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# Chapter 2

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1. Searching Chapter 2

2. Linear List Searches Sequential Search The sentinel search, The probability search, The ordered search. Binary Search Hashed List Searches Collision Resolution Outline

3. Linear List Searches • We study searches that work with arrays. Figure 2-1

4. There are two basic searches for arrays The sequential search. It can be used to locate an item in any array. The binary search. It requires an ordered list. Linear List Searches

5. The list is not ordered! We will use this technique only for small arrays. We start searching at the beginning of the list and continue until we find the target entity. Eighter we find it, or we reach the end of the list! Linear List SearchesSequential Search

6. Locating data in unordered list. Figure 2-2

7. Linear List SearchesSequential Search Algorithm • RETURN: The algorithm must be tell two things to calling algorithm; • Did it find the data ? • If it did, what is the index (address)?

8. The searching algorithm requires five parameters: The list. An index to the last element in the list. The target. The address where the found element’s index location is to be stored. The address where the found or not found boolean is to be stored. Linear List SearchesSequential Search Algorithm

9. algorithm SeqSearch (val list <array>, val last <index>, val target <keyType>, ref locn <index>) Locate the target in an unordered list of size elements. PRE list must contain at least one element. last is index to last element in the list. target contains the data to be located. locn is address of index in calling algorithm. POST if found – matching index stored in locn & found TRUE if not found – last stored in locn & found FALSE RETURN found <boolean> Sequential Search Algorithm

10. looker = 1 loop (looker < last AND target not equal list(looker)) looker = looker + 1 locn = looker if (target equal list(looker)) found = true else found = false return found end SeqSearch Sequential Search Algorithm Big-O(n)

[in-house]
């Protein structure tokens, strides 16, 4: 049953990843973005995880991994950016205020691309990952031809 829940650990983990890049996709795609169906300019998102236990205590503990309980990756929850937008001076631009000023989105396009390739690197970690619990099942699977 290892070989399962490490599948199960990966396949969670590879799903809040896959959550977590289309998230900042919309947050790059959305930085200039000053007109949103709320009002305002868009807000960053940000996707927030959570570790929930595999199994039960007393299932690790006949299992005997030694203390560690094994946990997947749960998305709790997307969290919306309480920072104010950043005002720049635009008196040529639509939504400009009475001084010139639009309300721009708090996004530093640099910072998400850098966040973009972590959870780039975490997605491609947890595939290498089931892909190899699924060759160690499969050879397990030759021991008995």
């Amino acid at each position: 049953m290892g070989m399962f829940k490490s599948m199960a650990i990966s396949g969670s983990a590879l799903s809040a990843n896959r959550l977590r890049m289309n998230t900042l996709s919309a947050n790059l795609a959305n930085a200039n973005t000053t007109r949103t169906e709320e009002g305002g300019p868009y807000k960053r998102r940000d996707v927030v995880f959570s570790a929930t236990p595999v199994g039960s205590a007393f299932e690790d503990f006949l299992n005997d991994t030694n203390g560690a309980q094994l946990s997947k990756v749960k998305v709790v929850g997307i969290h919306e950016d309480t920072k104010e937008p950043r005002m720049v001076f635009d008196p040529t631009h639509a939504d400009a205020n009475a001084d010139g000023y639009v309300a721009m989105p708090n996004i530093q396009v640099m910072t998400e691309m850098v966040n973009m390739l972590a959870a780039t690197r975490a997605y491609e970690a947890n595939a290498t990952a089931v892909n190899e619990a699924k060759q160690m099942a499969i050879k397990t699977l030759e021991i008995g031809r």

11. There are three variations of sequential search algorithm: The sentinel search, The probability search, The ordered search. Variations On Sequential Search

12. If the target will be found in the list, we can eliminate the test for the end of list. algorithm SentinelSearch (val list <array>, val last <index>, val target <keyType>, ref locn <index>) Locate the target in an unordered list of size elements. PRE list must contain element at the end for the sentinel. last is index to last element in the list. target contains the data to be located. locn is address of index in calling algorithm. POST if found – matching index stored in locn & found TRUE if not found – last stored in locn & found FALSE RETURN found <boolean> Sequential Search AlgorithmThe Sentinel Search

13. list[last+1] = target looker = 1 loop (target not equal list(looker)) looker = looker + 1 if (looker <= last) found = true locn = looker else found = false locn = last return found end SentinelSearch Sequential Search AlgorithmThe Sentinel Search Big-O(n)

14. algorithm ProbabilitySearch (val list <array>, val last <index>, val target <keyType>, ref locn <index>) Locate the target in a list ordered by the probability of each element being the target – most probable first, least probable last. PRE list must contain at least one element. last is index to last element in the list. target contains the data to be located. locn is address of index in calling algorithm. POST if found – matching index stored in locn & found TRUE and element moved up in priority. if not found – last stored in locn & found FALSE RETURN found <boolean> Sequential Search AlgorithmThe Probability Search

15. looker = 1 loop (looker < last AND target not equal list[looker]) looker = looker + 1 if (target = list[looker]) found = true if (looker > 1) temp = list[looker-1] list[looker-1] = list[looker] list[looker] = temp looker = looker - 1 else found = false locn = looker return found end ProbabilitySearch Sequential Search AlgorithmThe Probability Search Big-O(n)